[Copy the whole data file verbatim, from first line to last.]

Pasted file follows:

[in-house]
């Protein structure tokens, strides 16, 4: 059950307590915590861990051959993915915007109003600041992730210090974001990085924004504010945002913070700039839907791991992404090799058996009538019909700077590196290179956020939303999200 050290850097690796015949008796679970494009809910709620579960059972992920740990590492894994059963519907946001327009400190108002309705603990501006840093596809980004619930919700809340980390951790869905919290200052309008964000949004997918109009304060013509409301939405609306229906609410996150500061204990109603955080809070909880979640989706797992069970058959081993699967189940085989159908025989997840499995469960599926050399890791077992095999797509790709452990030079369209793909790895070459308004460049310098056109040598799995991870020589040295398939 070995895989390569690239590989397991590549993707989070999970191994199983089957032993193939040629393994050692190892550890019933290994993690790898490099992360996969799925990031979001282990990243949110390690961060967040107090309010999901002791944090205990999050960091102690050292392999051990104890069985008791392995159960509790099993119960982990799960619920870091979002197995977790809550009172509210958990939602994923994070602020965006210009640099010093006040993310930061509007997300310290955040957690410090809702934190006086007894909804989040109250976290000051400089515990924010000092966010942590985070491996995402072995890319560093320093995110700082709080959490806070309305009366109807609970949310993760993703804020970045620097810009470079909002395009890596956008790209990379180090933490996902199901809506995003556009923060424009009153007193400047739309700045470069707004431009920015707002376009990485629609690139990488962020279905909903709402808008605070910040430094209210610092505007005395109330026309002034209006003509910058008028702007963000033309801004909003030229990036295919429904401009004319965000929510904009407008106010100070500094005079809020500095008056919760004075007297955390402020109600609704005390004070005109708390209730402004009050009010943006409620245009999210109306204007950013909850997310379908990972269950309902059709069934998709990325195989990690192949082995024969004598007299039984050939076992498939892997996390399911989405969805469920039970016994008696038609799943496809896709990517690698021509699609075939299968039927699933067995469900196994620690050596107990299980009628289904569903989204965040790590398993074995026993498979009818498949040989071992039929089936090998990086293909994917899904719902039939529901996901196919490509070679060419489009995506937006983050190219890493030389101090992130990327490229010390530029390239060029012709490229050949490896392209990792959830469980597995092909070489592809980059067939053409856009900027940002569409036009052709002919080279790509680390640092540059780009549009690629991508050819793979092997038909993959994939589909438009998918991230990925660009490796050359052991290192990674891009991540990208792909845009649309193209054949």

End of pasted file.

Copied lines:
[in-house]
């Protein structure tokens, strides 16, 4: 059950307590915590861990051959993915915007109003600041992730210090974001990085924004504010945002913070700039839907791991992404090799058996009538019909700077590196290179956020939303999200 050290850097690796015949008796679970494009809910709620579960059972992920740990590492894994059963519907946001327009400190108002309705603990501006840093596809980004619930919700809340980390951790869905919290200052309008964000949004997918109009304060013509409301939405609306229906609410996150500061204990109603955080809070909880979640989706797992069970058959081993699967189940085989159908025989997840499995469960599926050399890791077992095999797509790709452990030079369209793909790895070459308004460049310098056109040598799995991870020589040295398939 070995895989390569690239590989397991590549993707989070999970191994199983089957032993193939040629393994050692190892550890019933290994993690790898490099992360996969799925990031979001282990990243949110390690961060967040107090309010999901002791944090205990999050960091102690050292392999051990104890069985008791392995159960509790099993119960982990799960619920870091979002197995977790809550009172509210958990939602994923994070602020965006210009640099010093006040993310930061509007997300310290955040957690410090809702934190006086007894909804989040109250976290000051400089515990924010000092966010942590985070491996995402072995890319560093320093995110700082709080959490806070309305009366109807609970949310993760993703804020970045620097810009470079909002395009890596956008790209990379180090933490996902199901809506995003556009923060424009009153007193400047739309700045470069707004431009920015707002376009990485629609690139990488962020279905909903709402808008605070910040430094209210610092505007005395109330026309002034209006003509910058008028702007963000033309801004909003030229990036295919429904401009004319965000929510904009407008106010100070500094005079809020500095008056919760004075007297955390402020109600609704005390004070005109708390209730402004009050009010943006409620245009999210109306204007950013909850997310379908990972269950309902059709069934998709990325195989990690192949082995024969004598007299039984050939076992498939892997996390399911989405969805469920039970016994008696038609799943496809896709990517690698021509699609075939299968039927699933067995469900196994620690050596107990299980009628289904569903989204965040790590398993074995026993498979009818498949040989071992039929089936090998990086293909994917899904719902039939529901996901196919490509070679060419489009995506937006983050190219890493030389101090992130990327490229010390530029390239060029012709490229050949490896392209990792959830469980597995092909070489592809980059067939053409856009900027940002569409036009052709002919080279790509680390640092540059780009549009690629991508050819793979092997038909993959994939589909438009998918991230990925660009490796050359052991290192990674891009991540990208792909845009649309193209054949």